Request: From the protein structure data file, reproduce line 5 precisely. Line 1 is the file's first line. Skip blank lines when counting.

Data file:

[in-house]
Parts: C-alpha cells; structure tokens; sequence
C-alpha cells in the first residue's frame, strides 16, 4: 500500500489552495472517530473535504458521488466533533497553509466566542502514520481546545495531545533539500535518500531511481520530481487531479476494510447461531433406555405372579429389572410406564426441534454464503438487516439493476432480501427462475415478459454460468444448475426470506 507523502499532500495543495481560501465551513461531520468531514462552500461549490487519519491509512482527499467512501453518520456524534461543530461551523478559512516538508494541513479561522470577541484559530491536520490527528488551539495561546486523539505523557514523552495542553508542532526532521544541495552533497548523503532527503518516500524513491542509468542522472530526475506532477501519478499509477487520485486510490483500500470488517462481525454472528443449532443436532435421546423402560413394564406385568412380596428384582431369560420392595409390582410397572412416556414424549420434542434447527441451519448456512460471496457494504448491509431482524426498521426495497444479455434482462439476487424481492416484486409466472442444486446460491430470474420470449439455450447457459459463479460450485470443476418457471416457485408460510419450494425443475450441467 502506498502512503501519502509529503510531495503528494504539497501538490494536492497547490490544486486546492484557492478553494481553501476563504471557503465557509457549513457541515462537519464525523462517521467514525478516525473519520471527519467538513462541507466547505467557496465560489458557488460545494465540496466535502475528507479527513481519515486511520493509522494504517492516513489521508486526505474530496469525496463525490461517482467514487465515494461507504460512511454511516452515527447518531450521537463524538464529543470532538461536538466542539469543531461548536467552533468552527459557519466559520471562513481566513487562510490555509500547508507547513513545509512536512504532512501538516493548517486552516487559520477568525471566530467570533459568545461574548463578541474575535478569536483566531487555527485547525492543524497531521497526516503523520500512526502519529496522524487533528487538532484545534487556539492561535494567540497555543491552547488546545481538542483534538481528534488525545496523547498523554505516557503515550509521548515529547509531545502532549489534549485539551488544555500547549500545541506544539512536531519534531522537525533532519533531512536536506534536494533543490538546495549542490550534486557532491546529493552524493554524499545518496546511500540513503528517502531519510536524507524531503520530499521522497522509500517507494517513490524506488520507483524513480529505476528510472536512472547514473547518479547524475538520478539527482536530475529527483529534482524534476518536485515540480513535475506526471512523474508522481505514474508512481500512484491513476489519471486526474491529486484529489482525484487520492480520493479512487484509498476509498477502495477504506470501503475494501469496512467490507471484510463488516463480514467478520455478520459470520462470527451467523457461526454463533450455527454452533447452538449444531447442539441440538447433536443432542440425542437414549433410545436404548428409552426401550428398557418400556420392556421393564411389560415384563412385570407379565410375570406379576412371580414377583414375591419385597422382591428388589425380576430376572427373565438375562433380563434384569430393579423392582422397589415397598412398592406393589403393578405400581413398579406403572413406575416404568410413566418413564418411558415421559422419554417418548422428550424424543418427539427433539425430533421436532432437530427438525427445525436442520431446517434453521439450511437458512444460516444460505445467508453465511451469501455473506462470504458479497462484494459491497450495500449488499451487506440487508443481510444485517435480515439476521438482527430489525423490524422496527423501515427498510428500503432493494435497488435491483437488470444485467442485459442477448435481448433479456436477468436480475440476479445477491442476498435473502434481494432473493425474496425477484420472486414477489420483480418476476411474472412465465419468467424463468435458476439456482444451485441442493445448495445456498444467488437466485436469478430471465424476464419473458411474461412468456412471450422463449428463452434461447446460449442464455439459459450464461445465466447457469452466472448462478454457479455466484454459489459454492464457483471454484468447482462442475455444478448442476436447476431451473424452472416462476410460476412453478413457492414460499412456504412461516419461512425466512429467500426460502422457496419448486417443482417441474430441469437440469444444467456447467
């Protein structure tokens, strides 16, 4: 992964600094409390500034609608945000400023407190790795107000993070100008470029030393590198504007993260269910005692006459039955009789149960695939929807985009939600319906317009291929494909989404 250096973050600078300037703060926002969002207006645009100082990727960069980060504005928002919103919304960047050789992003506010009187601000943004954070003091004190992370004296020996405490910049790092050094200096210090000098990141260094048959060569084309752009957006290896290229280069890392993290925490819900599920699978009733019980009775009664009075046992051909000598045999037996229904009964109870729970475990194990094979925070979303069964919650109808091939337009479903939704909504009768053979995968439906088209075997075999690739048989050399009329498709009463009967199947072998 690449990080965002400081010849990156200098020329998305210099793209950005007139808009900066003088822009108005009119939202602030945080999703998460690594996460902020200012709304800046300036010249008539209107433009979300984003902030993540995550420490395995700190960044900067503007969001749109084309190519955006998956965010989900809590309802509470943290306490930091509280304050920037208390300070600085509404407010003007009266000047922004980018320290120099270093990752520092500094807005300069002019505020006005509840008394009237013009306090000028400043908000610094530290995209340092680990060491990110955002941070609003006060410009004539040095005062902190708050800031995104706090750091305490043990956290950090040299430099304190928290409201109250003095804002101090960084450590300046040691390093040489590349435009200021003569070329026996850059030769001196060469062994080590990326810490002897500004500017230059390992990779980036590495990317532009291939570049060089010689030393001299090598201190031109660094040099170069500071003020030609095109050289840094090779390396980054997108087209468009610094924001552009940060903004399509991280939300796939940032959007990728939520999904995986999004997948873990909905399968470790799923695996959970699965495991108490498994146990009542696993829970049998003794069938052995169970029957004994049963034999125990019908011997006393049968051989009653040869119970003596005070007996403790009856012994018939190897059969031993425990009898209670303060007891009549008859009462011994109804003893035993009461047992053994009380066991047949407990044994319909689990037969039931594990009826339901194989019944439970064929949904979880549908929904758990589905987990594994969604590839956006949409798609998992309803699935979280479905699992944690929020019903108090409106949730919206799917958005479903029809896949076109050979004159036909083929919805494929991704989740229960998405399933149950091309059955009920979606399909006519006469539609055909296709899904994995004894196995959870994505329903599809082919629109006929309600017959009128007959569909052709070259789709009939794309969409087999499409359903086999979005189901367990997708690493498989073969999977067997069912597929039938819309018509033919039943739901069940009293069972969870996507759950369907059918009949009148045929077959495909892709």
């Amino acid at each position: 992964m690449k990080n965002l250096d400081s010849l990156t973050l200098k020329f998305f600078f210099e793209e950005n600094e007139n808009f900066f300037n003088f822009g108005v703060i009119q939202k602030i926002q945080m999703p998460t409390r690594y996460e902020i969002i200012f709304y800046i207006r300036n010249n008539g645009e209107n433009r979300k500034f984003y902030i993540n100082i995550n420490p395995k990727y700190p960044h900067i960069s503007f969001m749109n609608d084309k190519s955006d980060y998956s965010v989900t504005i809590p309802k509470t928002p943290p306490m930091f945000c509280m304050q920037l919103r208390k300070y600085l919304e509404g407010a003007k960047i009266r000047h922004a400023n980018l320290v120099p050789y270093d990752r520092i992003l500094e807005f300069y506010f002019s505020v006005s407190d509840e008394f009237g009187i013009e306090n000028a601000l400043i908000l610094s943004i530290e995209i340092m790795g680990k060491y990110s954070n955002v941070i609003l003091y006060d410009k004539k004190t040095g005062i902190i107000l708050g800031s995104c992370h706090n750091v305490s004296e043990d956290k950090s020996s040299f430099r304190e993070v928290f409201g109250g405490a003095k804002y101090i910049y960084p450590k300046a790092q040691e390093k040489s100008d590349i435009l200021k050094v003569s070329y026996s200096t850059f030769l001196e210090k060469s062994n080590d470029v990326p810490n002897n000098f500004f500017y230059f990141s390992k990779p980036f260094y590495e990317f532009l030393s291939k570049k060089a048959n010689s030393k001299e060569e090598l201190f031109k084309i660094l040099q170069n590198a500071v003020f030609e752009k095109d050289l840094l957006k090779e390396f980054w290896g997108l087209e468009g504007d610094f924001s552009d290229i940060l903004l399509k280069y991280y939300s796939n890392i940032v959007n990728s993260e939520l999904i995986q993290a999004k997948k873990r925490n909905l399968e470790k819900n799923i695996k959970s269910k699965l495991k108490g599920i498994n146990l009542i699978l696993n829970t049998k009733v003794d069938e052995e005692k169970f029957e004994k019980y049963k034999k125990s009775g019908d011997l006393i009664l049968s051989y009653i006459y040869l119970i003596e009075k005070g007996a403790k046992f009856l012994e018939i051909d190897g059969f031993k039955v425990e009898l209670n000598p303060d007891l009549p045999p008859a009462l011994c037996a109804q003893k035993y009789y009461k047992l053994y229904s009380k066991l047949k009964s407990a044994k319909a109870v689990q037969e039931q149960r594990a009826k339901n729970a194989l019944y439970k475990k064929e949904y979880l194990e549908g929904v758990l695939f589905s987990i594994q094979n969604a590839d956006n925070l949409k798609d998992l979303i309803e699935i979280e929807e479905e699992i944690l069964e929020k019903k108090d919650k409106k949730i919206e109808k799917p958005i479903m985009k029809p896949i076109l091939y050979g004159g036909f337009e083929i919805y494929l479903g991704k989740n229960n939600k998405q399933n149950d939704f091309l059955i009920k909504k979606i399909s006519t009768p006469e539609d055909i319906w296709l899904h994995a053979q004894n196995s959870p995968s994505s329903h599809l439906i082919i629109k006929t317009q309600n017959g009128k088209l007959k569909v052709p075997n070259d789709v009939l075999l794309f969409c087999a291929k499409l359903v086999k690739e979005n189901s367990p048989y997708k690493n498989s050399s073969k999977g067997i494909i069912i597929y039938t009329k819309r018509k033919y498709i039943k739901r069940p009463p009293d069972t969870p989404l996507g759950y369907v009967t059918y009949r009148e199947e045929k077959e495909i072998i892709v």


């Amino acid at each position: 992964m690449k990080n965002l250096d400081s010849l990156t973050l200098k020329f998305f600078f210099e793209e950005n600094e007139n808009f900066f300037n003088f822009g108005v703060i009119q939202k602030i926002q945080m999703p998460t409390r690594y996460e902020i969002i200012f709304y800046i207006r300036n010249n008539g645009e209107n433009r979300k500034f984003y902030i993540n100082i995550n420490p395995k990727y700190p960044h900067i960069s503007f969001m749109n609608d084309k190519s955006d980060y998956s965010v989900t504005i809590p309802k509470t928002p943290p306490m930091f945000c509280m304050q920037l919103r208390k300070y600085l919304e509404g407010a003007k960047i009266r000047h922004a400023n980018l320290v120099p050789y270093d990752r520092i992003l500094e807005f300069y506010f002019s505020v006005s407190d509840e008394f009237g009187i013009e306090n000028a601000l400043i908000l610094s943004i530290e995209i340092m790795g680990k060491y990110s954070n955002v941070i609003l003091y006060d410009k004539k004190t040095g005062i902190i107000l708050g800031s995104c992370h706090n750091v305490s004296e043990d956290k950090s020996s040299f430099r304190e993070v928290f409201g109250g405490a003095k804002y101090i910049y960084p450590k300046a790092q040691e390093k040489s100008d590349i435009l200021k050094v003569s070329y026996s200096t850059f030769l001196e210090k060469s062994n080590d470029v990326p810490n002897n000098f500004f500017y230059f990141s390992k990779p980036f260094y590495e990317f532009l030393s291939k570049k060089a048959n010689s030393k001299e060569e090598l201190f031109k084309i660094l040099q170069n590198a500071v003020f030609e752009k095109d050289l840094l957006k090779e390396f980054w290896g997108l087209e468009g504007d610094f924001s552009d290229i940060l903004l399509k280069y991280y939300s796939n890392i940032v959007n990728s993260e939520l999904i995986q993290a999004k997948k873990r925490n909905l399968e470790k819900n799923i695996k959970s269910k699965l495991k108490g599920i498994n146990l009542i699978l696993n829970t049998k009733v003794d069938e052995e005692k169970f029957e004994k019980y049963k034999k125990s009775g019908d011997l006393i009664l049968s051989y009653i006459y040869l119970i003596e009075k005070g007996a403790k046992f009856l012994e018939i051909d190897g059969f031993k039955v425990e009898l209670n000598p303060d007891l009549p045999p008859a009462l011994c037996a109804q003893k035993y009789y009461k047992l053994y229904s009380k066991l047949k009964s407990a044994k319909a109870v689990q037969e039931q149960r594990a009826k339901n729970a194989l019944y439970k475990k064929e949904y979880l194990e549908g929904v758990l695939f589905s987990i594994q094979n969604a590839d956006n925070l949409k798609d998992l979303i309803e699935i979280e929807e479905e699992i944690l069964e929020k019903k108090d919650k409106k949730i919206e109808k799917p958005i479903m985009k029809p896949i076109l091939y050979g004159g036909f337009e083929i919805y494929l479903g991704k989740n229960n939600k998405q399933n149950d939704f091309l059955i009920k909504k979606i399909s006519t009768p006469e539609d055909i319906w296709l899904h994995a053979q004894n196995s959870p995968s994505s329903h599809l439906i082919i629109k006929t317009q309600n017959g009128k088209l007959k569909v052709p075997n070259d789709v009939l075999l794309f969409c087999a291929k499409l359903v086999k690739e979005n189901s367990p048989y997708k690493n498989s050399s073969k999977g067997i494909i069912i597929y039938t009329k819309r018509k033919y498709i039943k739901r069940p009463p009293d069972t969870p989404l996507g759950y369907v009967t059918y009949r009148e199947e045929k077959e495909i072998i892709v």